(o)         all vehicles and plants should be cleaned before leaving the construction site to ensure no earth, mud and debris is deposited on roads. An adequately designed and automatic wheel washing facilities should be provided at every site exit and wash-water should have sand and silt settled out and removed at least on a regular basis to ensure the continued efficiency of the process;

(p)         the section of access road leading to, and exiting from the wheel-wash bay to the public road should be paved with sufficient backfill toward the wheel-wash bay to prevent vehicle tracking of soil and silty water to public roads and drains;

(q)         water used for construction purposes on site should, as far as practical, be recycled for use and;

(r)           information detailing storm run-off and wastewater discharge points, and the corresponding maximum (or range of) volumes of discharges expected from the construction sites on a dry day should be provided in the WPCO licence application. In general, assuming adequate information has been provided together with the license application, EPD would need at least 20 days for the processing of a license for a discharge. It is therefore recommended that the Contractor submit the licence application to EPD as early as possible before the commencement of any discharge.

4.2.2                If the good management practices abovementioned are implemented, adverse impacts on the aquatic environment due to surface run-off should be avoided.

Construction Materials

4.2.3                In order to prevent water quality impact associated with construction material, the following mitigation techniques are recommended:

(a)          stockpiles of cement and other construction material should be kept covered when not being used;

(b)         stockpiles of cement and other construction material should not be located adjacent to nullahs and streams;

(c)          entry points into the surface drainage system should be fitted with oil interceptors;

(d)         waste oil and other chemical waste as defined in the Waste Disposal (Chemical Waste) (General) Regulation require disposal by an appropriate means and require pre-notification to EPD prior to disposal. An appropriate disposal facility should be the Chemical Waste Treatment Centre (CWTC) at Tsing Yi. If chemical wastes are to be generated, the Contractor will need to register with EPD as a chemical waste producer and observe the requirements for chemical waste storage, labelling, transportation and disposal. The requirements for waste storage, transportation and disposal are considered in EIA Report Chapter 6 - Waste Management Implications;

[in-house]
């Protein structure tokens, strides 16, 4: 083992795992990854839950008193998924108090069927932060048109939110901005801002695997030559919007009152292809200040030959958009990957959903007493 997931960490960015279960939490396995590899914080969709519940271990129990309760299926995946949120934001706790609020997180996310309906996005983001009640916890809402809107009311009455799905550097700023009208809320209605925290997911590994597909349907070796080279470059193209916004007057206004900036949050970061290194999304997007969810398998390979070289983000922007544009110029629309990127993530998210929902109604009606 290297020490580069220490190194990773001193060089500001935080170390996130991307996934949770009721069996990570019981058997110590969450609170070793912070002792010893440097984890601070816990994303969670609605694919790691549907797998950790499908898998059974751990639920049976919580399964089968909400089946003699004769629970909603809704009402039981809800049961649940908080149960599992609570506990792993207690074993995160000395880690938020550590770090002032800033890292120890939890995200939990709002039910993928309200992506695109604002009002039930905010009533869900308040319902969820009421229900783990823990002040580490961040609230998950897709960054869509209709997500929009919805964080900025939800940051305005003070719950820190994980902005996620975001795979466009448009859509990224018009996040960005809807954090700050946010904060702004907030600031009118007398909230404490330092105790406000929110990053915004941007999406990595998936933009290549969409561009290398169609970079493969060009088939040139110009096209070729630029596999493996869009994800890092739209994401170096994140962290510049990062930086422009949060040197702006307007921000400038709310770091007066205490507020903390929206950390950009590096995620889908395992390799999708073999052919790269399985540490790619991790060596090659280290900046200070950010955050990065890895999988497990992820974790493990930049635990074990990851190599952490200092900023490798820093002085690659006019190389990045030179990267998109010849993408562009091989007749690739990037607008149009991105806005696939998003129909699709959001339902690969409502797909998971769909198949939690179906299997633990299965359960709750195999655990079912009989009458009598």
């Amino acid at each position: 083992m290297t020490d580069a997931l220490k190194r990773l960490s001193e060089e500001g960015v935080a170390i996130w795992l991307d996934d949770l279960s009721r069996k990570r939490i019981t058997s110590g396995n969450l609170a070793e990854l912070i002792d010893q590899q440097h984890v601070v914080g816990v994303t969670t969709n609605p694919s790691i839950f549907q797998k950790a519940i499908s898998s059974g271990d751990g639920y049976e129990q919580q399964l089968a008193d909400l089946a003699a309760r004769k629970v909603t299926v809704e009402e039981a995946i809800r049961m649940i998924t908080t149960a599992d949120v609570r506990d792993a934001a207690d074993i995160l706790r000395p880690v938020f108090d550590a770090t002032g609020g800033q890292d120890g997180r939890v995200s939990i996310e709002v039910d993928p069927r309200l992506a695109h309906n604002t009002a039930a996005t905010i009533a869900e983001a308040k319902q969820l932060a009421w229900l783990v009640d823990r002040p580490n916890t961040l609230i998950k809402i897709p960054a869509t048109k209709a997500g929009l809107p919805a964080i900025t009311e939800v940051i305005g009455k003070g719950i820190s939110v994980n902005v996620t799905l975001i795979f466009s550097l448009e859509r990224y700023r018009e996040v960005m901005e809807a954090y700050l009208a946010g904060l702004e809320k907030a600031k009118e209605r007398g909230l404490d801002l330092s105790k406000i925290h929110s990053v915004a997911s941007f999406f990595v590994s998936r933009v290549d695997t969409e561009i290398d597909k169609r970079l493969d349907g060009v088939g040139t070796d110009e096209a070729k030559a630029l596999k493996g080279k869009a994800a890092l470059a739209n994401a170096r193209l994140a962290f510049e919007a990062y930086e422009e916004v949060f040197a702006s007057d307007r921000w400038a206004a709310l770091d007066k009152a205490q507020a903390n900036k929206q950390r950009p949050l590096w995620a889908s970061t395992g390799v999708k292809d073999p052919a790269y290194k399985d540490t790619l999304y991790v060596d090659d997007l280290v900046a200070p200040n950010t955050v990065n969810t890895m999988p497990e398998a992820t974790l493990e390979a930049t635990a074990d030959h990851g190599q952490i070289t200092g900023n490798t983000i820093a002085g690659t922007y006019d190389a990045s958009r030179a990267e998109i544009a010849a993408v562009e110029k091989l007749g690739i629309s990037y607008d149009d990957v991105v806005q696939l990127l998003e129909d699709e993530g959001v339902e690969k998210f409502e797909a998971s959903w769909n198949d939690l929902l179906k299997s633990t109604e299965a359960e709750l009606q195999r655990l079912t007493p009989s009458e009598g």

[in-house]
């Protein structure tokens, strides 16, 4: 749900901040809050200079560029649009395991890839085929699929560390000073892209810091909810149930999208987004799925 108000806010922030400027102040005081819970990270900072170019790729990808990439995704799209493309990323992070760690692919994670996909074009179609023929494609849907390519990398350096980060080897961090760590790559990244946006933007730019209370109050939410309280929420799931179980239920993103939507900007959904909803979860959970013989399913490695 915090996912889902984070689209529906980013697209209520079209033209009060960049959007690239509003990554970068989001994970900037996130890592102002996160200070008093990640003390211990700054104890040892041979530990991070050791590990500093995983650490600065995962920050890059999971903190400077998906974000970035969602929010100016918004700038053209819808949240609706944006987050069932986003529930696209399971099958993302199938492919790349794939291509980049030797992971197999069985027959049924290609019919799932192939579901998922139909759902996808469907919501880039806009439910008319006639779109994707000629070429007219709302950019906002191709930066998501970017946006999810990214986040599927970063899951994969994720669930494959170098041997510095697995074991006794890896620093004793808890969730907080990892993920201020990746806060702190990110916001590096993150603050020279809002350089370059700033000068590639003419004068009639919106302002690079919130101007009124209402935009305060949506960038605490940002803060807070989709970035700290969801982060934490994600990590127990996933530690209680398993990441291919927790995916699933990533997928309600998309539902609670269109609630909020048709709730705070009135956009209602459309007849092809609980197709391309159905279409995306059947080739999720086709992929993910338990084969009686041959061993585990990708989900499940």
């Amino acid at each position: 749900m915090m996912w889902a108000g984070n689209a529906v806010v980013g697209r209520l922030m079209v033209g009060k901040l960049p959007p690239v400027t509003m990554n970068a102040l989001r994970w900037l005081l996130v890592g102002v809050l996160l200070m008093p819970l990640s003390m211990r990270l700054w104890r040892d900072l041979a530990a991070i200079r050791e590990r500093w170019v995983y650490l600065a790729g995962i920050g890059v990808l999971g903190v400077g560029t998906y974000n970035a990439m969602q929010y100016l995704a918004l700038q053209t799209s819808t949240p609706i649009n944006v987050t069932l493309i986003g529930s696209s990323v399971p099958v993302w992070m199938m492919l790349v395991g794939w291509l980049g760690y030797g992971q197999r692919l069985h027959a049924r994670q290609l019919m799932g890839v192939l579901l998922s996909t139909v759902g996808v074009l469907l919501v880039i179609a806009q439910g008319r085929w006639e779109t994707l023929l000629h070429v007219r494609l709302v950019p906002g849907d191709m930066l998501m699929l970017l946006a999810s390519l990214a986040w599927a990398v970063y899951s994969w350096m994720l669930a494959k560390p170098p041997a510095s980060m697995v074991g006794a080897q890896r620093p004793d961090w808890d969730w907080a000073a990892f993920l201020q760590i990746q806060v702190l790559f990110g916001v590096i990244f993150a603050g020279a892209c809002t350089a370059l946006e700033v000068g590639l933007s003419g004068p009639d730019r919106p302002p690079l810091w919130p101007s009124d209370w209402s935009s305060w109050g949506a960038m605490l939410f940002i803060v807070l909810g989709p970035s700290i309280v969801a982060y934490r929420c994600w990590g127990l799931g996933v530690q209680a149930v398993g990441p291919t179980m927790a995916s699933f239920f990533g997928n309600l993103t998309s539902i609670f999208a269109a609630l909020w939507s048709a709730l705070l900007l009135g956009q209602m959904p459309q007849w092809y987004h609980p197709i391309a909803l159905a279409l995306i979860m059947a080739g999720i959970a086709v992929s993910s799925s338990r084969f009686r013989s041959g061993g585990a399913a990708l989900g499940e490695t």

(e)          impact associated with spillages should be managed through careful handling procedures.  Oil and fuel should only be used and stored in designated areas with pollution prevention facilities. Fuel tanks and drums of fuel oils and other polluting fluids/chemicals should be provided with locks and bounded to a capacity of 110% of the storage capacity of the largest tank. The bund should be drained of rainwater after raining events.

Sewage from Construction Workers

4.2.4                Sewage effluent arising from the on-site construction workforce has the potential to cause water pollution. Therefore, plans for the collection, treatment and disposal of sewage during construction phase should be specified. Sewage generated on site should be disposed of through connection of the sanitation facilities with the existing foul sewerage system.  Where this is not possible, temporary portable chemical toilets, septic tanks or package sewage treatment plants may need to be used. Overall it is considered that no water quality impact is expected to arise from on-site generated sewage if such sewage facilities are provided.

Operational Phase

4.2.5                The amount of sediment accumulating on the road surface during operation is not expected to be large, particularly due to the proposals for landscaping of adjacent embankments, which will minimize soil exposure immediately next to the carriageways. The road drainage system will be incorporated as part of the general road improvement scheme and will facilitate drainage of run-off of floodwater directly into the water system. 

4.2.6                If the measures highlighted above are adopted, and if the drainage network is maintained appropriately, the impact on the aquatic environment should be minimal.

4.3                    Residual Impacts on Water Quality

4.3.1                With the full implementation of the recommended mitigation measures for the construction and operation phases of the Project, no unacceptable residual impacts on water quality are anticipated. It is recommended that regular audit of the implementation of these measures be carried out during the construction phase.